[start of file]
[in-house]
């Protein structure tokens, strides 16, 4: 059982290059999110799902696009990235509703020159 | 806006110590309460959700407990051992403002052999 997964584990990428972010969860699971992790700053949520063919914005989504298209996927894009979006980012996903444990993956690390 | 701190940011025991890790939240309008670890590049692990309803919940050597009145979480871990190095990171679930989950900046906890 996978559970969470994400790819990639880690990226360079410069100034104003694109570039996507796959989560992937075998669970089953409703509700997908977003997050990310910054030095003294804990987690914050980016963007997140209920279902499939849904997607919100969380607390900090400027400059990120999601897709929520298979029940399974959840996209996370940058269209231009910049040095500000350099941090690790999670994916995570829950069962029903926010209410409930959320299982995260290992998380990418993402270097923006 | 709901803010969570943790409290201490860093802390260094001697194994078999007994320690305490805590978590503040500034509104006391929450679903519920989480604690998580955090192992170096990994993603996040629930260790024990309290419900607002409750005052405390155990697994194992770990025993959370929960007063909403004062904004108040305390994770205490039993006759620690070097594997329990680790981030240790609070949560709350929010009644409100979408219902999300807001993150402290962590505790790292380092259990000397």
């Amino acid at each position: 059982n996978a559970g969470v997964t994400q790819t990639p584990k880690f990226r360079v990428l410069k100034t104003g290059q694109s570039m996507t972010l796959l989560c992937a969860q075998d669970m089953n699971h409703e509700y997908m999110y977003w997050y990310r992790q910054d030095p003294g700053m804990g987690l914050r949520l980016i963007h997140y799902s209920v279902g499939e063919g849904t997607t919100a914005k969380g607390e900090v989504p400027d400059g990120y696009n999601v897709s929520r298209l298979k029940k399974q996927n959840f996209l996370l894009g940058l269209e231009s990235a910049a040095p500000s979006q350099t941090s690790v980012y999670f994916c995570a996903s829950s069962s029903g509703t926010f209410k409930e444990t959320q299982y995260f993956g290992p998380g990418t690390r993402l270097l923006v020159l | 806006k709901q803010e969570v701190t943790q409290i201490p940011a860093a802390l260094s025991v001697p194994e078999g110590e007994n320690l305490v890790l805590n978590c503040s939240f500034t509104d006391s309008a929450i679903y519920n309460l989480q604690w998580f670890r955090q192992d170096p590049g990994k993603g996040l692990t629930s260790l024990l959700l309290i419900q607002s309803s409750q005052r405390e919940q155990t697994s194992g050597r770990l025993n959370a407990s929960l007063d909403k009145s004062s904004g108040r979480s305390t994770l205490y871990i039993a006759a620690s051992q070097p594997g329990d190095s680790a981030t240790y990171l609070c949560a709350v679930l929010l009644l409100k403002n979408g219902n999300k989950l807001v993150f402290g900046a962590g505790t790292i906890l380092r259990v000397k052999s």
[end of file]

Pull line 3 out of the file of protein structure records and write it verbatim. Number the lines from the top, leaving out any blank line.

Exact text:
């Amino acid at each position: 059982n996978a559970g969470v997964t994400q790819t990639p584990k880690f990226r360079v990428l410069k100034t104003g290059q694109s570039m996507t972010l796959l989560c992937a969860q075998d669970m089953n699971h409703e509700y997908m999110y977003w997050y990310r992790q910054d030095p003294g700053m804990g987690l914050r949520l980016i963007h997140y799902s209920v279902g499939e063919g849904t997607t919100a914005k969380g607390e900090v989504p400027d400059g990120y696009n999601v897709s929520r298209l298979k029940k399974q996927n959840f996209l996370l894009g940058l269209e231009s990235a910049a040095p500000s979006q350099t941090s690790v980012y999670f994916c995570a996903s829950s069962s029903g509703t926010f209410k409930e444990t959320q299982y995260f993956g290992p998380g990418t690390r993402l270097l923006v020159l | 806006k709901q803010e969570v701190t943790q409290i201490p940011a860093a802390l260094s025991v001697p194994e078999g110590e007994n320690l305490v890790l805590n978590c503040s939240f500034t509104d006391s309008a929450i679903y519920n309460l989480q604690w998580f670890r955090q192992d170096p590049g990994k993603g996040l692990t629930s260790l024990l959700l309290i419900q607002s309803s409750q005052r405390e919940q155990t697994s194992g050597r770990l025993n959370a407990s929960l007063d909403k009145s004062s904004g108040r979480s305390t994770l205490y871990i039993a006759a620690s051992q070097p594997g329990d190095s680790a981030t240790y990171l609070c949560a709350v679930l929010l009644l409100k403002n979408g219902n999300k989950l807001v993150f402290g900046a962590g505790t790292i906890l380092r259990v000397k052999s």